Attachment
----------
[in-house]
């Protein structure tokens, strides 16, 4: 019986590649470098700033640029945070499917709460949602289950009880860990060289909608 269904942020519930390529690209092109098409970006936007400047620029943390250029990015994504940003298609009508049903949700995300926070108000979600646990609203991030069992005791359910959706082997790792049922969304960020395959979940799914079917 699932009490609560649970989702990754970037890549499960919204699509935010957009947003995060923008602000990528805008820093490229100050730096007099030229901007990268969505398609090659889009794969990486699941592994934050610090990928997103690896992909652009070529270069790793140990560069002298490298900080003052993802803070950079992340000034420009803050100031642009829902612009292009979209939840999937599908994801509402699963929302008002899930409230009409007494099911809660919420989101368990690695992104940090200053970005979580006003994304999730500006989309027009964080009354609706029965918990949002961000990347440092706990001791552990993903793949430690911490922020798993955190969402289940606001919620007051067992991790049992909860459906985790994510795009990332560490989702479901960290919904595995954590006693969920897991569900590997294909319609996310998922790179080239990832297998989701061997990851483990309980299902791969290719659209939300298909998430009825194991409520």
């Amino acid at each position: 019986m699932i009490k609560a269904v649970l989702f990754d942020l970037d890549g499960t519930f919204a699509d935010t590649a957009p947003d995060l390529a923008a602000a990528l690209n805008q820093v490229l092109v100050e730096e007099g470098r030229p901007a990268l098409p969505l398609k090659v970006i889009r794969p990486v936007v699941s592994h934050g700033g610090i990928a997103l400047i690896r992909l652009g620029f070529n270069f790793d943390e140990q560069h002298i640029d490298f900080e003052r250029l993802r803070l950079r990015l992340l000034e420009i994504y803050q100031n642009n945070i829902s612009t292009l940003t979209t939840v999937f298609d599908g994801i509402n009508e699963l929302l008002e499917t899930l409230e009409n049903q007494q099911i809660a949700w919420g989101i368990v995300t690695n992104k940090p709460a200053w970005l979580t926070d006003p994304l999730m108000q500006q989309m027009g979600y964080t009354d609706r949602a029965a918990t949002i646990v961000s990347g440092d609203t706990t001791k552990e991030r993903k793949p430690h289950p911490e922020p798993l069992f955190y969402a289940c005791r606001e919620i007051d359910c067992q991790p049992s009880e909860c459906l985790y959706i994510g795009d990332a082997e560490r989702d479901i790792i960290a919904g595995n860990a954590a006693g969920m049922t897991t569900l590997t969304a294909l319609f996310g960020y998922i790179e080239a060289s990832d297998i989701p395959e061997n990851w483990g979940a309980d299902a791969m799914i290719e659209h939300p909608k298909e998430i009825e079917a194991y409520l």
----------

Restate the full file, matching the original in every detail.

[in-house]
């Protein structure tokens, strides 16, 4: 019986590649470098700033640029945070499917709460949602289950009880860990060289909608 269904942020519930390529690209092109098409970006936007400047620029943390250029990015994504940003298609009508049903949700995300926070108000979600646990609203991030069992005791359910959706082997790792049922969304960020395959979940799914079917 699932009490609560649970989702990754970037890549499960919204699509935010957009947003995060923008602000990528805008820093490229100050730096007099030229901007990268969505398609090659889009794969990486699941592994934050610090990928997103690896992909652009070529270069790793140990560069002298490298900080003052993802803070950079992340000034420009803050100031642009829902612009292009979209939840999937599908994801509402699963929302008002899930409230009409007494099911809660919420989101368990690695992104940090200053970005979580006003994304999730500006989309027009964080009354609706029965918990949002961000990347440092706990001791552990993903793949430690911490922020798993955190969402289940606001919620007051067992991790049992909860459906985790994510795009990332560490989702479901960290919904595995954590006693969920897991569900590997294909319609996310998922790179080239990832297998989701061997990851483990309980299902791969290719659209939300298909998430009825194991409520």
């Amino acid at each position: 019986m699932i009490k609560a269904v649970l989702f990754d942020l970037d890549g499960t519930f919204a699509d935010t590649a957009p947003d995060l390529a923008a602000a990528l690209n805008q820093v490229l092109v100050e730096e007099g470098r030229p901007a990268l098409p969505l398609k090659v970006i889009r794969p990486v936007v699941s592994h934050g700033g610090i990928a997103l400047i690896r992909l652009g620029f070529n270069f790793d943390e140990q560069h002298i640029d490298f900080e003052r250029l993802r803070l950079r990015l992340l000034e420009i994504y803050q100031n642009n945070i829902s612009t292009l940003t979209t939840v999937f298609d599908g994801i509402n009508e699963l929302l008002e499917t899930l409230e009409n049903q007494q099911i809660a949700w919420g989101i368990v995300t690695n992104k940090p709460a200053w970005l979580t926070d006003p994304l999730m108000q500006q989309m027009g979600y964080t009354d609706r949602a029965a918990t949002i646990v961000s990347g440092d609203t706990t001791k552990e991030r993903k793949p430690h289950p911490e922020p798993l069992f955190y969402a289940c005791r606001e919620i007051d359910c067992q991790p049992s009880e909860c459906l985790y959706i994510g795009d990332a082997e560490r989702d479901i790792i960290a919904g595995n860990a954590a006693g969920m049922t897991t569900l590997t969304a294909l319609f996310g960020y998922i790179e080239a060289s990832d297998i989701p395959e061997n990851w483990g979940a309980d299902a791969m799914i290719e659209h939300p909608k298909e998430i009825e079917a194991y409520l």